It’s my belief that their generation is the last great one the United States of America will see for a very, very, long time; if at all. The people of this time period went through the Great Depression. In 1941, when their country called for them to fight for freedom, no one hesitated. World War II gave the United States two powerful enemies; Nazi Germany and the Empire of Japan. My father served in WW II, the Philippines, his neighbor, Paul Roderick, served in Europe. Mr. Roderick was a B-17 fighter pilot. He flew bombing missions as a young man. I’m sure he was scared to death; I’m sure he felt overwhelmed and yet he survived, he made it back home. He and my father did their jobs; they followed orders. A few months ago Paul Roderick celebrated his 90th birthday.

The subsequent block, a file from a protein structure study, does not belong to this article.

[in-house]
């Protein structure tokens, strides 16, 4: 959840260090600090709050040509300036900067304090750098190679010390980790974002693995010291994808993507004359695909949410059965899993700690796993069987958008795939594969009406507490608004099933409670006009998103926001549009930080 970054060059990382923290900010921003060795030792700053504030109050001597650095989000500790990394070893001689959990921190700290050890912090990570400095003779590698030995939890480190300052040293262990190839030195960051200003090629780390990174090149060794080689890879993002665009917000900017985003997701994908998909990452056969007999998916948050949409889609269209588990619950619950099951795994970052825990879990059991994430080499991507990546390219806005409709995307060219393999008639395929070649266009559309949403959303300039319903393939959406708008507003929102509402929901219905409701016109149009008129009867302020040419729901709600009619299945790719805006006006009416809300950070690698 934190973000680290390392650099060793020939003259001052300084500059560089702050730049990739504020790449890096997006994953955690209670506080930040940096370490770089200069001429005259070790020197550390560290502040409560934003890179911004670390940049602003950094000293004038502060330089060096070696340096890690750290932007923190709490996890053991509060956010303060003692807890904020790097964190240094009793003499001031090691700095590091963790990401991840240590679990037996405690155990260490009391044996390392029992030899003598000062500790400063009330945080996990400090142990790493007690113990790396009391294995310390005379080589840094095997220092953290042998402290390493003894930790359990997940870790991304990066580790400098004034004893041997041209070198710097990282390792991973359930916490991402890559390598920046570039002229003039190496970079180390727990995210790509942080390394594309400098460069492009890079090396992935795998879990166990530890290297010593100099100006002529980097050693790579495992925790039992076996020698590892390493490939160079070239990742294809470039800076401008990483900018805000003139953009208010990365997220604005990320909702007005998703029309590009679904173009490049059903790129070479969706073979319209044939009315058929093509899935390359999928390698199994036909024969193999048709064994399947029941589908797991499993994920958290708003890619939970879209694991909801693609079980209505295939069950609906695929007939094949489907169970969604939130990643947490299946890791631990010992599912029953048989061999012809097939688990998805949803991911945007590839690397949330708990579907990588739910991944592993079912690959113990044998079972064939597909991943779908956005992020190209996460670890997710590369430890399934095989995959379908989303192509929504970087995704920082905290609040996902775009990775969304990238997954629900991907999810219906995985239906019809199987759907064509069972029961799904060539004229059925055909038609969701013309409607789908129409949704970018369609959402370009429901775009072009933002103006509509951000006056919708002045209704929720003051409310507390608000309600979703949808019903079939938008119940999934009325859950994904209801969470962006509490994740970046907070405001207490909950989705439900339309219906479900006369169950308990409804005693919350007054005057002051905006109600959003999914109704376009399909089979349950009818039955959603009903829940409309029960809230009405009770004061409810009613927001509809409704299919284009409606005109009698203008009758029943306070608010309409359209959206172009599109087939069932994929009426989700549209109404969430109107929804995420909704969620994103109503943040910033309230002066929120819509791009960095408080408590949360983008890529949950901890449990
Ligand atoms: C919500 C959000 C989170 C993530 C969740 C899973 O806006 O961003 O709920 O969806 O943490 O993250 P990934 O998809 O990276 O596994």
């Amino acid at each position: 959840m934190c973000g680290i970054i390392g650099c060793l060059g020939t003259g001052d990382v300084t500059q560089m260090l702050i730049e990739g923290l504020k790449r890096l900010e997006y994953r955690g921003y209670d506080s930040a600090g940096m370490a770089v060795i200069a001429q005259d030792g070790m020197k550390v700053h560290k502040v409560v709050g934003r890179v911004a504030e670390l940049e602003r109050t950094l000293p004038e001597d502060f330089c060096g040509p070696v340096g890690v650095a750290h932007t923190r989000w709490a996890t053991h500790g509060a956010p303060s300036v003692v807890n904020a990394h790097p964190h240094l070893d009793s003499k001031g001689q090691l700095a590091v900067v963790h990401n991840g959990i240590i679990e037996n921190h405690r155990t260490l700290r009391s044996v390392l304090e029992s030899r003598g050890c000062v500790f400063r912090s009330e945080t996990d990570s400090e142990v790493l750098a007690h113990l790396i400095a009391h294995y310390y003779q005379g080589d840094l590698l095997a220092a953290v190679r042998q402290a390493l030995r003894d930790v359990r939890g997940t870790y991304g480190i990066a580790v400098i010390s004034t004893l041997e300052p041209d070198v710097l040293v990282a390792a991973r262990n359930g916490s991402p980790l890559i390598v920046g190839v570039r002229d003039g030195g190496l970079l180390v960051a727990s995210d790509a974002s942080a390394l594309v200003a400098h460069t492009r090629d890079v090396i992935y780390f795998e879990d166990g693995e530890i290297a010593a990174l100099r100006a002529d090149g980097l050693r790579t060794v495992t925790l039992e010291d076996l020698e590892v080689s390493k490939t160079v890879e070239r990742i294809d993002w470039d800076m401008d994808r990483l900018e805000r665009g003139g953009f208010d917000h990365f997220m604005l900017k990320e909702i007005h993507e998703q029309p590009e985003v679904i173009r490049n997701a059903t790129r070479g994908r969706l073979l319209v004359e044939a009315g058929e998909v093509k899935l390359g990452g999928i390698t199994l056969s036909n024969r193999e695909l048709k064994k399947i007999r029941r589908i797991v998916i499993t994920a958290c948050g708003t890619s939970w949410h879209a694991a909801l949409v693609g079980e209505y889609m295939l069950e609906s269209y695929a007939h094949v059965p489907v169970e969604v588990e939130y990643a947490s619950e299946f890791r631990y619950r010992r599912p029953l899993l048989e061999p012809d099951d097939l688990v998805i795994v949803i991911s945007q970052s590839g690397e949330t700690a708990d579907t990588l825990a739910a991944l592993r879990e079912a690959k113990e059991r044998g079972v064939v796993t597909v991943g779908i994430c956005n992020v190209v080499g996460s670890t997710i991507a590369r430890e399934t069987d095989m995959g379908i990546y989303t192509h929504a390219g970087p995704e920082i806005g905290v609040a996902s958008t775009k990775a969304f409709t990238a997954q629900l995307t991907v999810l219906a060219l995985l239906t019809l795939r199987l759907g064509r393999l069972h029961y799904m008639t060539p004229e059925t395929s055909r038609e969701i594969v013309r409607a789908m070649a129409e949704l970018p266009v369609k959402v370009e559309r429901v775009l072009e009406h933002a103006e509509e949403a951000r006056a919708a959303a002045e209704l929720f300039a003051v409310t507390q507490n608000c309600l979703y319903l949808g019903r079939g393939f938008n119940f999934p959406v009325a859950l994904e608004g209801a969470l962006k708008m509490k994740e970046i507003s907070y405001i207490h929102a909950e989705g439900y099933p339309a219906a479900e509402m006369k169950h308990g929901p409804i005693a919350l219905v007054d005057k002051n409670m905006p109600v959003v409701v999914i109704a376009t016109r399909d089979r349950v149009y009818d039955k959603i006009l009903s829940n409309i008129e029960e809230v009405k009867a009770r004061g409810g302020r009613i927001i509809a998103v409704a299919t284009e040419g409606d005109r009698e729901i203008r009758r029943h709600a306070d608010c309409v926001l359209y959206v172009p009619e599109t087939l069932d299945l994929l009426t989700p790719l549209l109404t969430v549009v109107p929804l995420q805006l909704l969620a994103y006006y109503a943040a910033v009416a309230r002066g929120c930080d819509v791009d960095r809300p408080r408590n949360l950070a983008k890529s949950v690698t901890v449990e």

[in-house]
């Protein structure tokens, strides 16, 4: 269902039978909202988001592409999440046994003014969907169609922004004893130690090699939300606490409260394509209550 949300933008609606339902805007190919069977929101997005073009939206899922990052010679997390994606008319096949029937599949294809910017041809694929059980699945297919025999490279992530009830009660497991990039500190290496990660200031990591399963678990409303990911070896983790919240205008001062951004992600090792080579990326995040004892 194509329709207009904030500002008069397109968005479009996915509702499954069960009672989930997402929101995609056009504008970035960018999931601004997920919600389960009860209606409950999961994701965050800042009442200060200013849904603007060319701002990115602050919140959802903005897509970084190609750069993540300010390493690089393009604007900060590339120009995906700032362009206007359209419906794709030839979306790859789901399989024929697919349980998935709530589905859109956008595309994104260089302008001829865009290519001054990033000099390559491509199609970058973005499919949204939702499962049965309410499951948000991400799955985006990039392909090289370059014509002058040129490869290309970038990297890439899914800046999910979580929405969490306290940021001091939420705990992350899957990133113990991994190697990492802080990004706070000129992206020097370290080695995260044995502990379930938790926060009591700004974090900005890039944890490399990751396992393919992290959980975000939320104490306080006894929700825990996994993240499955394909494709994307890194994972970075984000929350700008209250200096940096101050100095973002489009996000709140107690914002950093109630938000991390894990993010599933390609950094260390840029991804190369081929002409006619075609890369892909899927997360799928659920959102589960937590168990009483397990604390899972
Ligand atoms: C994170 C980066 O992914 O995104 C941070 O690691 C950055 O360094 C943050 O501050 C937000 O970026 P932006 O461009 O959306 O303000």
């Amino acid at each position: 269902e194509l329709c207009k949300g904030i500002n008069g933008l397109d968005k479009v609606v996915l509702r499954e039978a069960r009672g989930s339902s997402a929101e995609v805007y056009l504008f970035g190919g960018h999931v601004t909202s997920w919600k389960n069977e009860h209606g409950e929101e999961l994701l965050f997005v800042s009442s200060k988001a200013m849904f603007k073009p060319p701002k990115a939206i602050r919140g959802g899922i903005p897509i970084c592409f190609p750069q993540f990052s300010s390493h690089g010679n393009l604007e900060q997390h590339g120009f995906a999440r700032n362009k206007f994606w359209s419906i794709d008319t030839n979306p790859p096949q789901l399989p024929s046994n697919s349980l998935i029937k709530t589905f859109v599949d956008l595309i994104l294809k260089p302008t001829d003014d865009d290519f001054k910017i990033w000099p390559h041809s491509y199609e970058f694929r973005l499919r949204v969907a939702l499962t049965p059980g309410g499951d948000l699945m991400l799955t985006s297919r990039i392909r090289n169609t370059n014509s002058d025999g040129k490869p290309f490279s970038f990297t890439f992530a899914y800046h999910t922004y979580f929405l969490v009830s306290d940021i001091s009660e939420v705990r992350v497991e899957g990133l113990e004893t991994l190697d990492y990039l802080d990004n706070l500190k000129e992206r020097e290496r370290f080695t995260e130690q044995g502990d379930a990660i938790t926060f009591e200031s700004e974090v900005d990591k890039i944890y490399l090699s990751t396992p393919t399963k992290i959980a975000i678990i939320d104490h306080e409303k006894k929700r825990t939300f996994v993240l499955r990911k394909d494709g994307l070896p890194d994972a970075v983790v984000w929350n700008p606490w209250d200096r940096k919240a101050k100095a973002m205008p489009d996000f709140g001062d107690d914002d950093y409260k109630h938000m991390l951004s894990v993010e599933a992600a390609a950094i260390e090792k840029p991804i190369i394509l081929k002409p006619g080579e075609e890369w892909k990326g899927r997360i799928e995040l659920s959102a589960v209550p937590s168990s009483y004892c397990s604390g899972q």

Men and woman from all walks of life took arms, stood side by side and defended their nation, their beliefs, and their way of life. They were proud of the red, white and blue of the American flag. They were proud to recite the Pledge of Allegiance and include the words UNDER GOD; they placed their hand over their hearts. Famous baseball players like Bob Feller and Ted Williams put away their uniforms, their high salaries by the day’s standards, and joined the fight. It’s said that good will always triumph over evil; in 1945 this was never truer.